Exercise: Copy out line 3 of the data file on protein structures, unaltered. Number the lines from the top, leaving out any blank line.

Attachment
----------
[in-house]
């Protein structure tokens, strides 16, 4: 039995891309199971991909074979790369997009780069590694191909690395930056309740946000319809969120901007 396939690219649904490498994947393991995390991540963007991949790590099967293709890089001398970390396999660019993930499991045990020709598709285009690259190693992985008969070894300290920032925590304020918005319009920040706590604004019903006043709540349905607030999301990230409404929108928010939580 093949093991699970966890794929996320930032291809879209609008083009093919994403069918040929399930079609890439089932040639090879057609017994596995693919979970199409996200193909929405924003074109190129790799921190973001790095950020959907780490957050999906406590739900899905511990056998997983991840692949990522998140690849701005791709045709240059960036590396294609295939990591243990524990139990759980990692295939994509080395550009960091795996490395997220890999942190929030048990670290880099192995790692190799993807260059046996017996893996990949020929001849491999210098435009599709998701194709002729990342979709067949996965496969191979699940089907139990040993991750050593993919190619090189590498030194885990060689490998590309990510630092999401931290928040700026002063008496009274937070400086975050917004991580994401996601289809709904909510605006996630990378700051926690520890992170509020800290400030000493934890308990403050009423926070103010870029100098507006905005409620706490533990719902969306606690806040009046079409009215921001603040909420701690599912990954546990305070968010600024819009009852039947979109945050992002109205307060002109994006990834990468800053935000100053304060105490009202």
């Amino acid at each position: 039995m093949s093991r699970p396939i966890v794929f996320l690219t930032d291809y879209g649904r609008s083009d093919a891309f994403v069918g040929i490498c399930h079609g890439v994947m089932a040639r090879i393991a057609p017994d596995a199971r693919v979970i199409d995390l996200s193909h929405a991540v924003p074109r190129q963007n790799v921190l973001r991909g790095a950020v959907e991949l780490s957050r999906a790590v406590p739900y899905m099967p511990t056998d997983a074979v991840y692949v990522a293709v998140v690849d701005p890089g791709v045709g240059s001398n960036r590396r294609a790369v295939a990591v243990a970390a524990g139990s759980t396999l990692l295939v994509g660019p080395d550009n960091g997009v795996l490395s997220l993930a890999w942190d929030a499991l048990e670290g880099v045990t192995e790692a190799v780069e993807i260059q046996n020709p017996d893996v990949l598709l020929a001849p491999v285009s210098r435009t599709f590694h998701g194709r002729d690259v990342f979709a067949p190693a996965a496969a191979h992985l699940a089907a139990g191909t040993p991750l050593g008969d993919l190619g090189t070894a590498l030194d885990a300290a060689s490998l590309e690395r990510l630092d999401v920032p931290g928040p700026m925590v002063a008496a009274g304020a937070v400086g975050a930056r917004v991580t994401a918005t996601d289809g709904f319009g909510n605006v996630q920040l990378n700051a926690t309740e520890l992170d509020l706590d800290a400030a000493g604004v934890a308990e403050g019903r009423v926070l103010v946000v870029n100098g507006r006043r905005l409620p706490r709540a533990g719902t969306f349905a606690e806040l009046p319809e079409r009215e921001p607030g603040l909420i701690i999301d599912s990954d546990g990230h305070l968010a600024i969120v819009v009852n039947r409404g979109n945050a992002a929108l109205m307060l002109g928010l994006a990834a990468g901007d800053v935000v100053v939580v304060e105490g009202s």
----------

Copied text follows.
């Amino acid at each position: 039995m093949s093991r699970p396939i966890v794929f996320l690219t930032d291809y879209g649904r609008s083009d093919a891309f994403v069918g040929i490498c399930h079609g890439v994947m089932a040639r090879i393991a057609p017994d596995a199971r693919v979970i199409d995390l996200s193909h929405a991540v924003p074109r190129q963007n790799v921190l973001r991909g790095a950020v959907e991949l780490s957050r999906a790590v406590p739900y899905m099967p511990t056998d997983a074979v991840y692949v990522a293709v998140v690849d701005p890089g791709v045709g240059s001398n960036r590396r294609a790369v295939a990591v243990a970390a524990g139990s759980t396999l990692l295939v994509g660019p080395d550009n960091g997009v795996l490395s997220l993930a890999w942190d929030a499991l048990e670290g880099v045990t192995e790692a190799v780069e993807i260059q046996n020709p017996d893996v990949l598709l020929a001849p491999v285009s210098r435009t599709f590694h998701g194709r002729d690259v990342f979709a067949p190693a996965a496969a191979h992985l699940a089907a139990g191909t040993p991750l050593g008969d993919l190619g090189t070894a590498l030194d885990a300290a060689s490998l590309e690395r990510l630092d999401v920032p931290g928040p700026m925590v002063a008496a009274g304020a937070v400086g975050a930056r917004v991580t994401a918005t996601d289809g709904f319009g909510n605006v996630q920040l990378n700051a926690t309740e520890l992170d509020l706590d800290a400030a000493g604004v934890a308990e403050g019903r009423v926070l103010v946000v870029n100098g507006r006043r905005l409620p706490r709540a533990g719902t969306f349905a606690e806040l009046p319809e079409r009215e921001p607030g603040l909420i701690i999301d599912s990954d546990g990230h305070l968010a600024i969120v819009v009852n039947r409404g979109n945050a992002a929108l109205m307060l002109g928010l994006a990834a990468g901007d800053v935000v100053v939580v304060e105490g009202s």